Figure 2 shows an ETC with a ragged appearance to it, which warrants further one-octave band studies. Whilst this room does meet the criteria for decay of 10dB over 40ms it does not meet the T60 requirements explained elsewhere in our white paper– midband T60s are over 0.7s. This is actually seen in the general reflection pattern which has no decay (viewed by not focusing solely on peaks).

Figure 2. This room exhibits a ragged appearance to the ETC which warrants further one-octave band studies

Figure 2: This room exhibits a ragged appearance to the ETC which warrants further one-octave band studies

We believe that deviations from the targets above warrant examining one-octave bandpass filtered ETCs at 500Hz, 1kHz, 2kHz and 4KHz. When analyzing these ETCs one should be looking for the following differences which, if present, are indicative of problems in the spectral balance of reflected sounds:

  • Between the L&R loudspeakers in the same band (i.e. between the L&R at 500Hz)
  • Between adjacent bands for the same loudspeaker (i.e. between the 500Hz and 1kHz for the L speaker)

By way of example, Figure 3 presents an ETC with a ragged profile. In Figure 4, we have filtered the ETC in one-octave bands, centered at 500 Hz, 1000 Hz, 2000 Hz and 4000 Hz. These plots show distinct differences in the spectral content. These differences are more clearly seen with some ETC smoothing. Figure 5 shows smoothed energy-time curves using a 1 ms moving average filter and a reduced vertical scale. Whilst the 500 Hz and 1000 Hz bands track each other very well, clear differences can be seen at 2000 and 4000 Hz. In this room these differences can be traced to the poor off-axis performance of the speakers and the presence of thick, fibrous wallpaper on all walls.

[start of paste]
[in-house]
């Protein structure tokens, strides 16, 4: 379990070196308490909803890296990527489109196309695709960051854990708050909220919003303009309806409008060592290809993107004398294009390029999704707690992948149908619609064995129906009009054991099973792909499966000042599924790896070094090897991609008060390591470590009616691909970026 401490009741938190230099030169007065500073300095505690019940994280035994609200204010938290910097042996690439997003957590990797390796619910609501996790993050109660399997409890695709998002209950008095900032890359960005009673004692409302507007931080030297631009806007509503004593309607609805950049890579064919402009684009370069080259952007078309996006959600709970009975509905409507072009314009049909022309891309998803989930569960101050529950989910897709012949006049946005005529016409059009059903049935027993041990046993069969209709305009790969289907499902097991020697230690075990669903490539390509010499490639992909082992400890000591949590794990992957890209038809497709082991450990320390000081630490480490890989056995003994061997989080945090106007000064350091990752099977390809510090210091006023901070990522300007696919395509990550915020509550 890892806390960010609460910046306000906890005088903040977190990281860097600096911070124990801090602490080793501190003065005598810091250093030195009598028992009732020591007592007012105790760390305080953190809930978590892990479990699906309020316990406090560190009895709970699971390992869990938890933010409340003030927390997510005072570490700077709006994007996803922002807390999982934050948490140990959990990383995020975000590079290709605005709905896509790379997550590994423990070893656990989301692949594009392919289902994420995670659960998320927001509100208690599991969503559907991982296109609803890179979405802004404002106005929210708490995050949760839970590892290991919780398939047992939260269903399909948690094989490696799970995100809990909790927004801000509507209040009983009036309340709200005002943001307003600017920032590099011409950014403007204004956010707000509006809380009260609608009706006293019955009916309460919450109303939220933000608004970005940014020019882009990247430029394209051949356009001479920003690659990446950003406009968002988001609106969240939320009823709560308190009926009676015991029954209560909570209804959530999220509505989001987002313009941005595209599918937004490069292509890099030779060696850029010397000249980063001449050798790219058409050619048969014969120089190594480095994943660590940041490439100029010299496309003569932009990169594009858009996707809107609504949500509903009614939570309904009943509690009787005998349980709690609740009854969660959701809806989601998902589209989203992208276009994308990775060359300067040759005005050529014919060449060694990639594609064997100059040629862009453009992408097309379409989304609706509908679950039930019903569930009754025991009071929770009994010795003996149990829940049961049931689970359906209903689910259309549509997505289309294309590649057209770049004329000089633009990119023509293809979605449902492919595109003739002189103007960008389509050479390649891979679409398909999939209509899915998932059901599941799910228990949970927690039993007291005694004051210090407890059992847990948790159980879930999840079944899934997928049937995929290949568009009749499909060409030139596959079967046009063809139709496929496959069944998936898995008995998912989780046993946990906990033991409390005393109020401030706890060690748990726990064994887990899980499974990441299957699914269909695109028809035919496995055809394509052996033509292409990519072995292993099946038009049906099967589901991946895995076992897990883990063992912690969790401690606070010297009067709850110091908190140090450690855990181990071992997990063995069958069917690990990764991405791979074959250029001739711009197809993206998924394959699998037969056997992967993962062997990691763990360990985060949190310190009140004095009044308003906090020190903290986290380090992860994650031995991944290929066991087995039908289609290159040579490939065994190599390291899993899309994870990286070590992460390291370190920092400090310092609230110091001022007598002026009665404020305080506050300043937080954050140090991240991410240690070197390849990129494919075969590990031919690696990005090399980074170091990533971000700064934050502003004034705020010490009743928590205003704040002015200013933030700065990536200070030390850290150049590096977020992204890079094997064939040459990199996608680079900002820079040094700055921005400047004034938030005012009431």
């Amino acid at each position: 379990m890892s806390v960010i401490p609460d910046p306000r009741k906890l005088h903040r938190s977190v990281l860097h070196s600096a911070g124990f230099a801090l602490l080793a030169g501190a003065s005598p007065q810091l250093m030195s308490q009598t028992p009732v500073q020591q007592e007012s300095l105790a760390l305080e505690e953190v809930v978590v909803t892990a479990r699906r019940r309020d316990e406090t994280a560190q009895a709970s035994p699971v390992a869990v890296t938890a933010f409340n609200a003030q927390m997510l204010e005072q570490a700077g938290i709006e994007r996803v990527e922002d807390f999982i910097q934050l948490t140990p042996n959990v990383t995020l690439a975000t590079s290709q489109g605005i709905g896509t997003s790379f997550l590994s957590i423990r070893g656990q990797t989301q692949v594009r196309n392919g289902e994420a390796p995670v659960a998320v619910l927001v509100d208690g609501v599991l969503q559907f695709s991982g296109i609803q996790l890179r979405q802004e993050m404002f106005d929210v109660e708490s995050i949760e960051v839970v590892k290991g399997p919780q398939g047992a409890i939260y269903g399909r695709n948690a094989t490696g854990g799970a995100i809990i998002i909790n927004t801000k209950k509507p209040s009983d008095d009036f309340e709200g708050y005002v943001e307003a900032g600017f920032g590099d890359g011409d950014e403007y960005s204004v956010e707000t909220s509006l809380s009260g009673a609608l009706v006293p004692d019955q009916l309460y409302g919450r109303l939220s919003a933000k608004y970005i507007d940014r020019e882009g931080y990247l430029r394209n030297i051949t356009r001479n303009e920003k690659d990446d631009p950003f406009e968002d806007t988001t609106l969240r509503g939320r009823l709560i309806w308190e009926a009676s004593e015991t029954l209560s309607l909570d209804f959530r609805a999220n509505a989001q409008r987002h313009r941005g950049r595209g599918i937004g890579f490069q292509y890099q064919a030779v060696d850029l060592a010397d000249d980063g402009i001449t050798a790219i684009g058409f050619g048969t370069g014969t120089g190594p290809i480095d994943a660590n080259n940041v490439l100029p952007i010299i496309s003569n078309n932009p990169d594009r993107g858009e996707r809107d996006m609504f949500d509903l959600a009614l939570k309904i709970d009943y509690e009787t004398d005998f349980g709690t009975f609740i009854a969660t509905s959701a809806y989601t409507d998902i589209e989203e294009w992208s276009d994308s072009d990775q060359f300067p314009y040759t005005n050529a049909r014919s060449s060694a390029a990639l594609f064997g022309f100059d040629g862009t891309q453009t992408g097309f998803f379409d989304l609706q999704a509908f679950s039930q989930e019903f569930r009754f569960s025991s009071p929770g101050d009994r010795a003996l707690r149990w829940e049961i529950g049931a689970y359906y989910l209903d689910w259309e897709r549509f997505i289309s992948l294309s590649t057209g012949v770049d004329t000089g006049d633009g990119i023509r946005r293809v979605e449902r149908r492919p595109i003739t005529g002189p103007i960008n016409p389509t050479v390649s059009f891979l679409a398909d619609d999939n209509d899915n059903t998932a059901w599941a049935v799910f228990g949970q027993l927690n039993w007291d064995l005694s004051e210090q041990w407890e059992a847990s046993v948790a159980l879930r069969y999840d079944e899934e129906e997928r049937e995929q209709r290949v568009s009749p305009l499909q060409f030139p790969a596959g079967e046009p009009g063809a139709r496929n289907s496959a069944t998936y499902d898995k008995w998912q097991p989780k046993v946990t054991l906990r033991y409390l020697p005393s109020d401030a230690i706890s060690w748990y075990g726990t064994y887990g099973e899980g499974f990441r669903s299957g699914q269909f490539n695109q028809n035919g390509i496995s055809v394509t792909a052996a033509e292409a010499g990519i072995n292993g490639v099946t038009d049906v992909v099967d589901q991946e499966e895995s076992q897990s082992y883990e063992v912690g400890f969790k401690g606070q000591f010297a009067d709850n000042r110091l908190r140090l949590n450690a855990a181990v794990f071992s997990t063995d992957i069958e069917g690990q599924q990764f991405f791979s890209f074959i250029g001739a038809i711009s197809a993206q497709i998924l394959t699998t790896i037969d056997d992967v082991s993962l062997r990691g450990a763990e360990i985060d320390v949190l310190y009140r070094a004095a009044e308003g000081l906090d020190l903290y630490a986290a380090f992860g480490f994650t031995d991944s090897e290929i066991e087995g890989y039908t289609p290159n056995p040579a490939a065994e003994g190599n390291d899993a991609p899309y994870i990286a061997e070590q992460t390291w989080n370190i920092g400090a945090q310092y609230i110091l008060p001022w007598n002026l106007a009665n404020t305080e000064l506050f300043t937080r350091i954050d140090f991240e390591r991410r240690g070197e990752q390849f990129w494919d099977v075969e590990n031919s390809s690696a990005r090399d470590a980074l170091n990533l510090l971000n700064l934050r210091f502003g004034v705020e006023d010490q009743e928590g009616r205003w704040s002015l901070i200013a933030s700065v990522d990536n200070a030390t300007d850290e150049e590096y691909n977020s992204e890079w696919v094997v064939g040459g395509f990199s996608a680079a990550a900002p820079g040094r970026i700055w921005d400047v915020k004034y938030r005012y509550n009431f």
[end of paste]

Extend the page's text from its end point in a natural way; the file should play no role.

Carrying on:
Figure 3. This ETC measurement shows a ragged profile worthy of further investigation

Figure 3. This ETC measurement shows a ragged profile worthy of further investigation

Figure 4. One-octave filtered ETCs at 500Hz, 1000Hz, 2000Hz and 4000Hz shows distinct differences in the spectral content

Figure 4. One-octave filtered ETCs at 500Hz, 1000Hz, 2000Hz and 4000Hz shows distinct differences in the spectral content

Figure 5. Smoothed energy-time curves using a 1ms moving average filter and a reduced vertical scale

Figure 5. Smoothed energy-time curves using a 1 ms moving average filter and a reduced vertical scale

Concluding Remarks

By reading this article you should now have a good understanding of how important reflections are to what we hear and how to use ETCs to analyze the reflections in your room. Once you have analyzed the reflections in your room, or employed an acoustic consultant to measure and/or analyze your room, you might find that there are elements that do not meet the targets described here. The next question you will then have is “what changes do I need to make to meet the targets and maximize sound quality?” Typically, changes made might include altering speaker ‘toe in’ – which changes how the speaker interacts with the boundaries – and carefully selecting appropriate acoustic treatment to correct for dissimilarities in the spectral balance of reflected sounds.

Please add a comment to let us know what you thought of the article, how it could be improved, or what questions it still leaves in your mind.

About the Authors

Nyal Mellor is founder and chief acoustician of Acoustic Frontiers LLC, a company offering a broad suite of acoustic consulting services from listening room design to speaker placement and subwoofer integration. Acoustic Frontiers also sells products online in the categories of acoustic measurement, acoustic treatment and room correction.